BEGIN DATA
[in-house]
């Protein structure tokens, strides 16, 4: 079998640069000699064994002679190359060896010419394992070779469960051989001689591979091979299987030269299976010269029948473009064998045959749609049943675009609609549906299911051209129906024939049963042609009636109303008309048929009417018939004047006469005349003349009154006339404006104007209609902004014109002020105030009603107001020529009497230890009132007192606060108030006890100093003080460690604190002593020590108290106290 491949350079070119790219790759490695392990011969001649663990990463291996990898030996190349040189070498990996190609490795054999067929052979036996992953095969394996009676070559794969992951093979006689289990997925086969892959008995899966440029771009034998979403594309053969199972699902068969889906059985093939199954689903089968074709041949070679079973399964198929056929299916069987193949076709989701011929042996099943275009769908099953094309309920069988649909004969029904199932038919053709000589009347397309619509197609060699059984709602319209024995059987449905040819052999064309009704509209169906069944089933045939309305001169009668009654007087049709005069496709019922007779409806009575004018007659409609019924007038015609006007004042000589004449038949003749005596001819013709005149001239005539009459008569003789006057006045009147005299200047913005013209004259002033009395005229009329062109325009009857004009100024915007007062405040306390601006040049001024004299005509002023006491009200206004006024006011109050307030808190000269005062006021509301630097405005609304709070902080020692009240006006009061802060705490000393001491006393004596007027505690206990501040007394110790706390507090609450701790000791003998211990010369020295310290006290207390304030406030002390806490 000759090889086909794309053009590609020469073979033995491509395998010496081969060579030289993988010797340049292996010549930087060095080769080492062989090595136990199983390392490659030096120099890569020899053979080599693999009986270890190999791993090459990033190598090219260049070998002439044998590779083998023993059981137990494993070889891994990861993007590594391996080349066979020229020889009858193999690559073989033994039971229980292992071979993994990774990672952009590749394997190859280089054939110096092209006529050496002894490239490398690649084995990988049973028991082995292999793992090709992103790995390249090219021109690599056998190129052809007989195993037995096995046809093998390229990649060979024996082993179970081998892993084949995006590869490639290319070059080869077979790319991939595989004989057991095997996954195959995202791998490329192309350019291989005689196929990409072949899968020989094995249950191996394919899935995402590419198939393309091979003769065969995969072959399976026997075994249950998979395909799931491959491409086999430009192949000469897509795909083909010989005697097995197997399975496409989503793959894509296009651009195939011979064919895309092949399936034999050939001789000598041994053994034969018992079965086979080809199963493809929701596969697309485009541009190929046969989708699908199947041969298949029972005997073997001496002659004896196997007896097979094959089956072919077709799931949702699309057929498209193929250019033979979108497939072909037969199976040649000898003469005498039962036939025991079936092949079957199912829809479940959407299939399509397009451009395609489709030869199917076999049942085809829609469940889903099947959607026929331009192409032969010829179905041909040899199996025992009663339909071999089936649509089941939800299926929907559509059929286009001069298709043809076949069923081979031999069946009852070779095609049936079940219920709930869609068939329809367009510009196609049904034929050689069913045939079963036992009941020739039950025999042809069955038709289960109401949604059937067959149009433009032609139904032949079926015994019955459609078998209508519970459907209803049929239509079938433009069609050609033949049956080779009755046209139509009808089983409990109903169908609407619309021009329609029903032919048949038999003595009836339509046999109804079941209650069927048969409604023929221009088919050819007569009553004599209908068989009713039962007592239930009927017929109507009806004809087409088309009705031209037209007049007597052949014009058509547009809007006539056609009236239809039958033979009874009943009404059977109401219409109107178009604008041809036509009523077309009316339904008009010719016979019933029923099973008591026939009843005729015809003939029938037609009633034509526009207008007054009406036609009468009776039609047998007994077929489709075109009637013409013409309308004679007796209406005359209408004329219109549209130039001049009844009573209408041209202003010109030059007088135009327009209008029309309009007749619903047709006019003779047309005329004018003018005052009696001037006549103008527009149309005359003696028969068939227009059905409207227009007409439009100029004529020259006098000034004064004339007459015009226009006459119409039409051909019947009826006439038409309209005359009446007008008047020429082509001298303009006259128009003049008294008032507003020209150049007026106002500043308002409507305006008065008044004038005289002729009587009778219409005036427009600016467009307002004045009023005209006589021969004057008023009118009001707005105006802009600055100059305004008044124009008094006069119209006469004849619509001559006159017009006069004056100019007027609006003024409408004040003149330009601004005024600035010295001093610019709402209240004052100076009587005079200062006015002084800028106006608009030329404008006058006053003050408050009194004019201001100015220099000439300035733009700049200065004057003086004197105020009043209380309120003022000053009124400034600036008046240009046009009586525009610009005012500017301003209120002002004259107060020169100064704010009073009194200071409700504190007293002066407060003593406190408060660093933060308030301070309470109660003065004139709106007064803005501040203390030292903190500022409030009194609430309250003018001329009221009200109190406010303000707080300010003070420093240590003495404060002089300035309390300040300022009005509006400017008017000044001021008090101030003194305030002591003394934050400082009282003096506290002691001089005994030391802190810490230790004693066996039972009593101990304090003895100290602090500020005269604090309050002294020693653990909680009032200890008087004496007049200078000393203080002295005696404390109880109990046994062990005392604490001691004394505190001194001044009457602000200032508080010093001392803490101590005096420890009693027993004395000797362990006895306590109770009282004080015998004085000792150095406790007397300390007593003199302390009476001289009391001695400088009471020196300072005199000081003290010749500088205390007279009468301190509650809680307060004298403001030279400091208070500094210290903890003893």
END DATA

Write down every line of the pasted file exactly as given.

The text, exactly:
[in-house]
């Protein structure tokens, strides 16, 4: 079998640069000699064994002679190359060896010419394992070779469960051989001689591979091979299987030269299976010269029948473009064998045959749609049943675009609609549906299911051209129906024939049963042609009636109303008309048929009417018939004047006469005349003349009154006339404006104007209609902004014109002020105030009603107001020529009497230890009132007192606060108030006890100093003080460690604190002593020590108290106290 491949350079070119790219790759490695392990011969001649663990990463291996990898030996190349040189070498990996190609490795054999067929052979036996992953095969394996009676070559794969992951093979006689289990997925086969892959008995899966440029771009034998979403594309053969199972699902068969889906059985093939199954689903089968074709041949070679079973399964198929056929299916069987193949076709989701011929042996099943275009769908099953094309309920069988649909004969029904199932038919053709000589009347397309619509197609060699059984709602319209024995059987449905040819052999064309009704509209169906069944089933045939309305001169009668009654007087049709005069496709019922007779409806009575004018007659409609019924007038015609006007004042000589004449038949003749005596001819013709005149001239005539009459008569003789006057006045009147005299200047913005013209004259002033009395005229009329062109325009009857004009100024915007007062405040306390601006040049001024004299005509002023006491009200206004006024006011109050307030808190000269005062006021509301630097405005609304709070902080020692009240006006009061802060705490000393001491006393004596007027505690206990501040007394110790706390507090609450701790000791003998211990010369020295310290006290207390304030406030002390806490 000759090889086909794309053009590609020469073979033995491509395998010496081969060579030289993988010797340049292996010549930087060095080769080492062989090595136990199983390392490659030096120099890569020899053979080599693999009986270890190999791993090459990033190598090219260049070998002439044998590779083998023993059981137990494993070889891994990861993007590594391996080349066979020229020889009858193999690559073989033994039971229980292992071979993994990774990672952009590749394997190859280089054939110096092209006529050496002894490239490398690649084995990988049973028991082995292999793992090709992103790995390249090219021109690599056998190129052809007989195993037995096995046809093998390229990649060979024996082993179970081998892993084949995006590869490639290319070059080869077979790319991939595989004989057991095997996954195959995202791998490329192309350019291989005689196929990409072949899968020989094995249950191996394919899935995402590419198939393309091979003769065969995969072959399976026997075994249950998979395909799931491959491409086999430009192949000469897509795909083909010989005697097995197997399975496409989503793959894509296009651009195939011979064919895309092949399936034999050939001789000598041994053994034969018992079965086979080809199963493809929701596969697309485009541009190929046969989708699908199947041969298949029972005997073997001496002659004896196997007896097979094959089956072919077709799931949702699309057929498209193929250019033979979108497939072909037969199976040649000898003469005498039962036939025991079936092949079957199912829809479940959407299939399509397009451009395609489709030869199917076999049942085809829609469940889903099947959607026929331009192409032969010829179905041909040899199996025992009663339909071999089936649509089941939800299926929907559509059929286009001069298709043809076949069923081979031999069946009852070779095609049936079940219920709930869609068939329809367009510009196609049904034929050689069913045939079963036992009941020739039950025999042809069955038709289960109401949604059937067959149009433009032609139904032949079926015994019955459609078998209508519970459907209803049929239509079938433009069609050609033949049956080779009755046209139509009808089983409990109903169908609407619309021009329609029903032919048949038999003595009836339509046999109804079941209650069927048969409604023929221009088919050819007569009553004599209908068989009713039962007592239930009927017929109507009806004809087409088309009705031209037209007049007597052949014009058509547009809007006539056609009236239809039958033979009874009943009404059977109401219409109107178009604008041809036509009523077309009316339904008009010719016979019933029923099973008591026939009843005729015809003939029938037609009633034509526009207008007054009406036609009468009776039609047998007994077929489709075109009637013409013409309308004679007796209406005359209408004329219109549209130039001049009844009573209408041209202003010109030059007088135009327009209008029309309009007749619903047709006019003779047309005329004018003018005052009696001037006549103008527009149309005359003696028969068939227009059905409207227009007409439009100029004529020259006098000034004064004339007459015009226009006459119409039409051909019947009826006439038409309209005359009446007008008047020429082509001298303009006259128009003049008294008032507003020209150049007026106002500043308002409507305006008065008044004038005289002729009587009778219409005036427009600016467009307002004045009023005209006589021969004057008023009118009001707005105006802009600055100059305004008044124009008094006069119209006469004849619509001559006159017009006069004056100019007027609006003024409408004040003149330009601004005024600035010295001093610019709402209240004052100076009587005079200062006015002084800028106006608009030329404008006058006053003050408050009194004019201001100015220099000439300035733009700049200065004057003086004197105020009043209380309120003022000053009124400034600036008046240009046009009586525009610009005012500017301003209120002002004259107060020169100064704010009073009194200071409700504190007293002066407060003593406190408060660093933060308030301070309470109660003065004139709106007064803005501040203390030292903190500022409030009194609430309250003018001329009221009200109190406010303000707080300010003070420093240590003495404060002089300035309390300040300022009005509006400017008017000044001021008090101030003194305030002591003394934050400082009282003096506290002691001089005994030391802190810490230790004693066996039972009593101990304090003895100290602090500020005269604090309050002294020693653990909680009032200890008087004496007049200078000393203080002295005696404390109880109990046994062990005392604490001691004394505190001194001044009457602000200032508080010093001392803490101590005096420890009693027993004395000797362990006895306590109770009282004080015998004085000792150095406790007397300390007593003199302390009476001289009391001695400088009471020196300072005199000081003290010749500088205390007279009468301190509650809680307060004298403001030279400091208070500094210290903890003893």